Wednesday: Typical day as a Library Graduate Trainee

It is mid-week and I am having a busy morning doing a little bit of administrative work. I have my first meeting with someone outside of my library team :- our main source/ go-to-guy/ researcher for our large end of year exhibition to comemorate Kew Gardens involvement during World War One in terms of stories of plant science, research and plant-based products from the Library,, Art & Archives and Economic Botany collection. So, the first thing for me to do is to gather together my research in an organised fashion and set up a meeting to view some materials from the Economic Botany collection for our display.

One thing I learnt from having this meeting is that organisation of research and a planned agenda key. Being able to be in a place like the pub/restaurant also helps encourage individuals to be relaxed enough to actually get involved and contribute to the discussion.

Tuesday: Typical day as a Library Graduate Trainee


Every alternative Tuesday, I work with the Illustrations team and today was another one of those days. After checking through some the work I did the day before, I was tasked with the challenge of finding a number of listed illustrations and taking photographs of them. On a normal day this would be the simple case of searching on the catalogue for the location of the rare books in which the illustrations are in. However, the whole entire library catalogue down. So I have been left with searching through rows and rows of rolling stacks with different call numbers.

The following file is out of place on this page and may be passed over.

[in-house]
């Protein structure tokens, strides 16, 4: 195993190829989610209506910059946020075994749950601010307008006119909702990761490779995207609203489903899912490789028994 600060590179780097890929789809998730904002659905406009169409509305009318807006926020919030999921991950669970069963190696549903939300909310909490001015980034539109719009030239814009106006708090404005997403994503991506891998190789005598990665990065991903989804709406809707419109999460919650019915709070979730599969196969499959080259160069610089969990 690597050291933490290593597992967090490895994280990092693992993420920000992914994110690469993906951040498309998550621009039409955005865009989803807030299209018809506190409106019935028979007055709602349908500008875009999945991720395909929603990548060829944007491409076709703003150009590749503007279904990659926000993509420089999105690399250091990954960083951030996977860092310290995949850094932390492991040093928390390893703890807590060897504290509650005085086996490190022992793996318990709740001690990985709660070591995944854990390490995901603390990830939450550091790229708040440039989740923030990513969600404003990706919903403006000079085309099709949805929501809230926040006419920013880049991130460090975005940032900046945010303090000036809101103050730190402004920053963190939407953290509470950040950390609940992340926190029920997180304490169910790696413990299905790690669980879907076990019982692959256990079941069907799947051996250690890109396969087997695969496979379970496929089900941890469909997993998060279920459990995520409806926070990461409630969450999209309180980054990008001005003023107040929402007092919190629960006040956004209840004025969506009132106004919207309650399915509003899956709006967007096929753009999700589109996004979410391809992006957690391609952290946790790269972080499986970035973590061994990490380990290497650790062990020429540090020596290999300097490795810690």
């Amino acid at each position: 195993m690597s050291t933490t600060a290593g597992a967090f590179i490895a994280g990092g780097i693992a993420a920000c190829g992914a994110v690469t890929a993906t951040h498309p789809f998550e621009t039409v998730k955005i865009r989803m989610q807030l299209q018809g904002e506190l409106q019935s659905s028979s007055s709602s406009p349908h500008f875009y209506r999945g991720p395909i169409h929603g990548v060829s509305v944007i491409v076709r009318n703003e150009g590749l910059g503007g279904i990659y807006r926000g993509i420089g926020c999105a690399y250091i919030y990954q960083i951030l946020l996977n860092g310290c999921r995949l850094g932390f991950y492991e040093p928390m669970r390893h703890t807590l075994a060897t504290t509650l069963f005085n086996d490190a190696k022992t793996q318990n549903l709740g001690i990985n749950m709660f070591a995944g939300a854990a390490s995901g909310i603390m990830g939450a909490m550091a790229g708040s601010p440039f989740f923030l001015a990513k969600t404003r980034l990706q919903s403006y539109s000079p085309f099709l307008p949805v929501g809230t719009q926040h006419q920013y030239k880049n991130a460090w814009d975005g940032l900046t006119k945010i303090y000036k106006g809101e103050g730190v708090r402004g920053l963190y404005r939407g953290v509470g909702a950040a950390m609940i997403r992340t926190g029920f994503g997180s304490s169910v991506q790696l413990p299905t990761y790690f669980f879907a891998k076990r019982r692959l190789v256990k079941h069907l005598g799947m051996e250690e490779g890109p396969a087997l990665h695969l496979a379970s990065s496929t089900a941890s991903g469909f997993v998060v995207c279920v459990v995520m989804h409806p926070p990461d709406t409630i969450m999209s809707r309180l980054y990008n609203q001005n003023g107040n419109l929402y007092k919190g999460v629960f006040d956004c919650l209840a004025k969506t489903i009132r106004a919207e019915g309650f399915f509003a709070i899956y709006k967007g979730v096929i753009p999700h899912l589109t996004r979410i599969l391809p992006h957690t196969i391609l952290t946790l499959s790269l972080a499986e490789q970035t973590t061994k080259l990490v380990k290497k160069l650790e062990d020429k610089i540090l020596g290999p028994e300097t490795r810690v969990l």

I have to say at the end of the day, I was more appreciative of the opportunity to get to know the rare books titles and locations little bit better, so it wasn’t complete a waste of a few hours. I think a number of things I learnt with this task were patience and the importance of natural light. Discolouration of paper from the reaction of light means that in fluorescent light, all the illustrations had this mustard yellow background. Finding a natural light source in a building that is designed to keep light away from books was difficult but thank god for our nice display tables facing some narrow vertical planes in the wall and a bit of spring sunshine.

After work, it was time for me to go to my Japanese language evening course. Once again, I am thrown into a topic that I don't really know much about. However, learning more kanji is always helpful in my job when cataloguing.

Monday: Typical start to my week as a Library Graduate Trainee

So it has been about a solid 6 months into my traineeship and I have been making good progress into all my duties. So, I thought it would a good idea to document a typical week in my traineeship at Kew.
Bright and early into the office this morning and first on the agenda is changing the book display. This gets done about every two weeks but considering the fact that I have been cataloguing so many new books and now it is the end of the financial year, the inflow of new books is scarce. Nonetheless, there is still a pretty good variety of books and journals present.

Next on the list of my many duties is retro-cataloguing some serials from the South American region. The majority so far have been completely in Portuguese or Spanish with a few in English. Not being a native speaker when cataloguing can sometimes be problematic. Especially when identifying if the publisher is an important institute, government body or society, which should be named as corporate author responsibility in the 710 MARC21 field.